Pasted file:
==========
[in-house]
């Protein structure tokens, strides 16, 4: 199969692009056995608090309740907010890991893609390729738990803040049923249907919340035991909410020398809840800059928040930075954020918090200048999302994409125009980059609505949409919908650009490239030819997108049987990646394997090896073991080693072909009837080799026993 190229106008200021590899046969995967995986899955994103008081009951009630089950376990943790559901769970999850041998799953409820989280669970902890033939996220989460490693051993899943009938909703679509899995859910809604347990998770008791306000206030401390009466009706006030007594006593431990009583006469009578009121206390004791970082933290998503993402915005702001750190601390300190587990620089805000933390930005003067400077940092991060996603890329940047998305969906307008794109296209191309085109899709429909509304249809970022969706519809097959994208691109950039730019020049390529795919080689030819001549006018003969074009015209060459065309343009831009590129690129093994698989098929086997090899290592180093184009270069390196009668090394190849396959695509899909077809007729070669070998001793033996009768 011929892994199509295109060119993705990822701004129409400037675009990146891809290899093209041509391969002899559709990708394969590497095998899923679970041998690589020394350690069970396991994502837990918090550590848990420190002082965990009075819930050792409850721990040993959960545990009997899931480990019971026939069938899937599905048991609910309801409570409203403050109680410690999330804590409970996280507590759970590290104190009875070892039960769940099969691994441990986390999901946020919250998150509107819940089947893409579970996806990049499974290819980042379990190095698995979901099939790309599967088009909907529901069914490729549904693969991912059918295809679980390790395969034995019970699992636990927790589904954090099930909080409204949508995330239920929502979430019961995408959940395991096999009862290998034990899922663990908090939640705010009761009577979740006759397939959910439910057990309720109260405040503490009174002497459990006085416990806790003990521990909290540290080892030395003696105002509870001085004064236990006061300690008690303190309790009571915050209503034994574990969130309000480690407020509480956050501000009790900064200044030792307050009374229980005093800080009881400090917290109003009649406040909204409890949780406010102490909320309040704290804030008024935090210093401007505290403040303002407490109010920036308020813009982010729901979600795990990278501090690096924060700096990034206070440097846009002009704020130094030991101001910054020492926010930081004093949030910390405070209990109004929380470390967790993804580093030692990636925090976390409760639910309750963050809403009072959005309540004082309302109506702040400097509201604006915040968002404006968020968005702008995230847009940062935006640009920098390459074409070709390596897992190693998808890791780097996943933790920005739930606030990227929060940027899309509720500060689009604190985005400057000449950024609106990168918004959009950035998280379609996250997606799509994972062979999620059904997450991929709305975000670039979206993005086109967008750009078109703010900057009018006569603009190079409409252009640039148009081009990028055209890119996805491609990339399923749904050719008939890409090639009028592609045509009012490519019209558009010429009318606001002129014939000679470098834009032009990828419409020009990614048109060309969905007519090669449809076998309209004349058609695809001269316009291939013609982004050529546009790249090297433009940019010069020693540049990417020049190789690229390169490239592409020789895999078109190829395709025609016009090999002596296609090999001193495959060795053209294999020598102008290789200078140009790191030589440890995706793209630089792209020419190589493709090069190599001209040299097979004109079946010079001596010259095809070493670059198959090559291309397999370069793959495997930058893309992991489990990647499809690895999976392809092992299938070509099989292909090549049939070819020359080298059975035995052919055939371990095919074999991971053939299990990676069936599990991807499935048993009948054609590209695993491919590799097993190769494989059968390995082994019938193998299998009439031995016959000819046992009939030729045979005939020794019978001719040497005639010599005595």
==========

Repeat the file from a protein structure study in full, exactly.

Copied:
[in-house]
């Protein structure tokens, strides 16, 4: 199969692009056995608090309740907010890991893609390729738990803040049923249907919340035991909410020398809840800059928040930075954020918090200048999302994409125009980059609505949409919908650009490239030819997108049987990646394997090896073991080693072909009837080799026993 190229106008200021590899046969995967995986899955994103008081009951009630089950376990943790559901769970999850041998799953409820989280669970902890033939996220989460490693051993899943009938909703679509899995859910809604347990998770008791306000206030401390009466009706006030007594006593431990009583006469009578009121206390004791970082933290998503993402915005702001750190601390300190587990620089805000933390930005003067400077940092991060996603890329940047998305969906307008794109296209191309085109899709429909509304249809970022969706519809097959994208691109950039730019020049390529795919080689030819001549006018003969074009015209060459065309343009831009590129690129093994698989098929086997090899290592180093184009270069390196009668090394190849396959695509899909077809007729070669070998001793033996009768 011929892994199509295109060119993705990822701004129409400037675009990146891809290899093209041509391969002899559709990708394969590497095998899923679970041998690589020394350690069970396991994502837990918090550590848990420190002082965990009075819930050792409850721990040993959960545990009997899931480990019971026939069938899937599905048991609910309801409570409203403050109680410690999330804590409970996280507590759970590290104190009875070892039960769940099969691994441990986390999901946020919250998150509107819940089947893409579970996806990049499974290819980042379990190095698995979901099939790309599967088009909907529901069914490729549904693969991912059918295809679980390790395969034995019970699992636990927790589904954090099930909080409204949508995330239920929502979430019961995408959940395991096999009862290998034990899922663990908090939640705010009761009577979740006759397939959910439910057990309720109260405040503490009174002497459990006085416990806790003990521990909290540290080892030395003696105002509870001085004064236990006061300690008690303190309790009571915050209503034994574990969130309000480690407020509480956050501000009790900064200044030792307050009374229980005093800080009881400090917290109003009649406040909204409890949780406010102490909320309040704290804030008024935090210093401007505290403040303002407490109010920036308020813009982010729901979600795990990278501090690096924060700096990034206070440097846009002009704020130094030991101001910054020492926010930081004093949030910390405070209990109004929380470390967790993804580093030692990636925090976390409760639910309750963050809403009072959005309540004082309302109506702040400097509201604006915040968002404006968020968005702008995230847009940062935006640009920098390459074409070709390596897992190693998808890791780097996943933790920005739930606030990227929060940027899309509720500060689009604190985005400057000449950024609106990168918004959009950035998280379609996250997606799509994972062979999620059904997450991929709305975000670039979206993005086109967008750009078109703010900057009018006569603009190079409409252009640039148009081009990028055209890119996805491609990339399923749904050719008939890409090639009028592609045509009012490519019209558009010429009318606001002129014939000679470098834009032009990828419409020009990614048109060309969905007519090669449809076998309209004349058609695809001269316009291939013609982004050529546009790249090297433009940019010069020693540049990417020049190789690229390169490239592409020789895999078109190829395709025609016009090999002596296609090999001193495959060795053209294999020598102008290789200078140009790191030589440890995706793209630089792209020419190589493709090069190599001209040299097979004109079946010079001596010259095809070493670059198959090559291309397999370069793959495997930058893309992991489990990647499809690895999976392809092992299938070509099989292909090549049939070819020359080298059975035995052919055939371990095919074999991971053939299990990676069936599990991807499935048993009948054609590209695993491919590799097993190769494989059968390995082994019938193998299998009439031995016959000819046992009939030729045979005939020794019978001719040497005639010599005595």